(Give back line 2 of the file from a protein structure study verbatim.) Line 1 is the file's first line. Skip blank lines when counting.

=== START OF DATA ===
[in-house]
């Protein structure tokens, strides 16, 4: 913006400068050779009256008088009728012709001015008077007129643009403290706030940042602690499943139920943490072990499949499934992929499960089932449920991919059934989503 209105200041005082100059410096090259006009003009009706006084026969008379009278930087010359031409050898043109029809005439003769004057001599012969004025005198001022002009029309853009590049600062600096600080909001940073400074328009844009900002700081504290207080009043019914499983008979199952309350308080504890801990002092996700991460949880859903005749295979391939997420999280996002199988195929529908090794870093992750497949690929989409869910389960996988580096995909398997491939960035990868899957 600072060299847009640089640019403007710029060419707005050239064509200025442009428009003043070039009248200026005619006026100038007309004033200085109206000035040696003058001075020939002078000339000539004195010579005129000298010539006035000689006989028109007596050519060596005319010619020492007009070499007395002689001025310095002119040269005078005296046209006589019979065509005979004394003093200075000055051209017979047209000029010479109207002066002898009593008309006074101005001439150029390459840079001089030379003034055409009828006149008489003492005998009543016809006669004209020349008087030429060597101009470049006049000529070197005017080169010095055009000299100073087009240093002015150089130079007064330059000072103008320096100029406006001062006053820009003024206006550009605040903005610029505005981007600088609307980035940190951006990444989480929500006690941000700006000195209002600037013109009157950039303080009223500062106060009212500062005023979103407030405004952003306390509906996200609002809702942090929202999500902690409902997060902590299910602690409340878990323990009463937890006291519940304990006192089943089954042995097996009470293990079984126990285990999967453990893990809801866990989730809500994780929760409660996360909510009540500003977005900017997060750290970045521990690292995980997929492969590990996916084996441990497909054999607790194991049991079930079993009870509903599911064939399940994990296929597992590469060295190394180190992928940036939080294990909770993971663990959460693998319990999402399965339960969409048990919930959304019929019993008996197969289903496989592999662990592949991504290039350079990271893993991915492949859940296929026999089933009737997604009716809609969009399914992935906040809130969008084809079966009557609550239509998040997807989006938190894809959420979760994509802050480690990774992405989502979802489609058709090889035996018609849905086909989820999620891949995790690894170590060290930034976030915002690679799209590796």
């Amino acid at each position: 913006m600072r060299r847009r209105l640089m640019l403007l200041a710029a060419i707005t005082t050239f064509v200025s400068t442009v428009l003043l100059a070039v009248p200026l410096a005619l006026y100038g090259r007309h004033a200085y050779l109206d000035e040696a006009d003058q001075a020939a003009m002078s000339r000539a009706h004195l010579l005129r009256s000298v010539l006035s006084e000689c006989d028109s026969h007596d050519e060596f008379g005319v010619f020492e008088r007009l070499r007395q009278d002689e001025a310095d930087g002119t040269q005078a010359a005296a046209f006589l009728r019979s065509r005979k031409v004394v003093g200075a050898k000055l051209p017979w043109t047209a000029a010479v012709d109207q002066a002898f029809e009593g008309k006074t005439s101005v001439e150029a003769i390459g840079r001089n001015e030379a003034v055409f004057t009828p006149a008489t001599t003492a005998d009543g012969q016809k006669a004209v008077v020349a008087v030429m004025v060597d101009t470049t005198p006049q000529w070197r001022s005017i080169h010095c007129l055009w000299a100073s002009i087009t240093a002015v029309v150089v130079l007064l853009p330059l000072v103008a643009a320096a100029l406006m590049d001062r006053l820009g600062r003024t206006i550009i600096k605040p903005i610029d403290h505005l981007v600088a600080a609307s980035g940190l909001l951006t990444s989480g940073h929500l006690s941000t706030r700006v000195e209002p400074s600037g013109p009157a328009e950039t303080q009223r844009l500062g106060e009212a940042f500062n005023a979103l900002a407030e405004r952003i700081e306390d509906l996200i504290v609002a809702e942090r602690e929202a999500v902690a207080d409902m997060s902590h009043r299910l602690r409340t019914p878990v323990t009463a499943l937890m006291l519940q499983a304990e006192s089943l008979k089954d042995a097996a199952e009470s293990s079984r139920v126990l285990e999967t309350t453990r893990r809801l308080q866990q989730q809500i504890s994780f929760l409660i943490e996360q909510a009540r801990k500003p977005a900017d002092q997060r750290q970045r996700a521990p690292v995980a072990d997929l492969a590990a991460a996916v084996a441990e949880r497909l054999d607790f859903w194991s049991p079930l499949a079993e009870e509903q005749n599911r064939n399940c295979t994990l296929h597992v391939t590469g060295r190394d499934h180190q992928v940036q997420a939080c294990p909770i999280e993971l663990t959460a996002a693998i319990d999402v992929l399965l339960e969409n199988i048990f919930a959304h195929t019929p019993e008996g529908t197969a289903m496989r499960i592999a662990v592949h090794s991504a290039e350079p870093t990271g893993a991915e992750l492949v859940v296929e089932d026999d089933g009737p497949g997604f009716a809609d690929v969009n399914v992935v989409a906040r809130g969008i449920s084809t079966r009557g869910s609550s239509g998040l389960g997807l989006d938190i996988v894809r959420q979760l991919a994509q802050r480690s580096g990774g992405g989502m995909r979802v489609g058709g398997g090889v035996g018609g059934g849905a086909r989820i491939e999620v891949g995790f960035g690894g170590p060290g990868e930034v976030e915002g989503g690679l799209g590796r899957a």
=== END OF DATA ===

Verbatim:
């Protein structure tokens, strides 16, 4: 913006400068050779009256008088009728012709001015008077007129643009403290706030940042602690499943139920943490072990499949499934992929499960089932449920991919059934989503 209105200041005082100059410096090259006009003009009706006084026969008379009278930087010359031409050898043109029809005439003769004057001599012969004025005198001022002009029309853009590049600062600096600080909001940073400074328009844009900002700081504290207080009043019914499983008979199952309350308080504890801990002092996700991460949880859903005749295979391939997420999280996002199988195929529908090794870093992750497949690929989409869910389960996988580096995909398997491939960035990868899957 600072060299847009640089640019403007710029060419707005050239064509200025442009428009003043070039009248200026005619006026100038007309004033200085109206000035040696003058001075020939002078000339000539004195010579005129000298010539006035000689006989028109007596050519060596005319010619020492007009070499007395002689001025310095002119040269005078005296046209006589019979065509005979004394003093200075000055051209017979047209000029010479109207002066002898009593008309006074101005001439150029390459840079001089030379003034055409009828006149008489003492005998009543016809006669004209020349008087030429060597101009470049006049000529070197005017080169010095055009000299100073087009240093002015150089130079007064330059000072103008320096100029406006001062006053820009003024206006550009605040903005610029505005981007600088609307980035940190951006990444989480929500006690941000700006000195209002600037013109009157950039303080009223500062106060009212500062005023979103407030405004952003306390509906996200609002809702942090929202999500902690409902997060902590299910602690409340878990323990009463937890006291519940304990006192089943089954042995097996009470293990079984126990285990999967453990893990809801866990989730809500994780929760409660996360909510009540500003977005900017997060750290970045521990690292995980997929492969590990996916084996441990497909054999607790194991049991079930079993009870509903599911064939399940994990296929597992590469060295190394180190992928940036939080294990909770993971663990959460693998319990999402399965339960969409048990919930959304019929019993008996197969289903496989592999662990592949991504290039350079990271893993991915492949859940296929026999089933009737997604009716809609969009399914992935906040809130969008084809079966009557609550239509998040997807989006938190894809959420979760994509802050480690990774992405989502979802489609058709090889035996018609849905086909989820999620891949995790690894170590060290930034976030915002690679799209590796």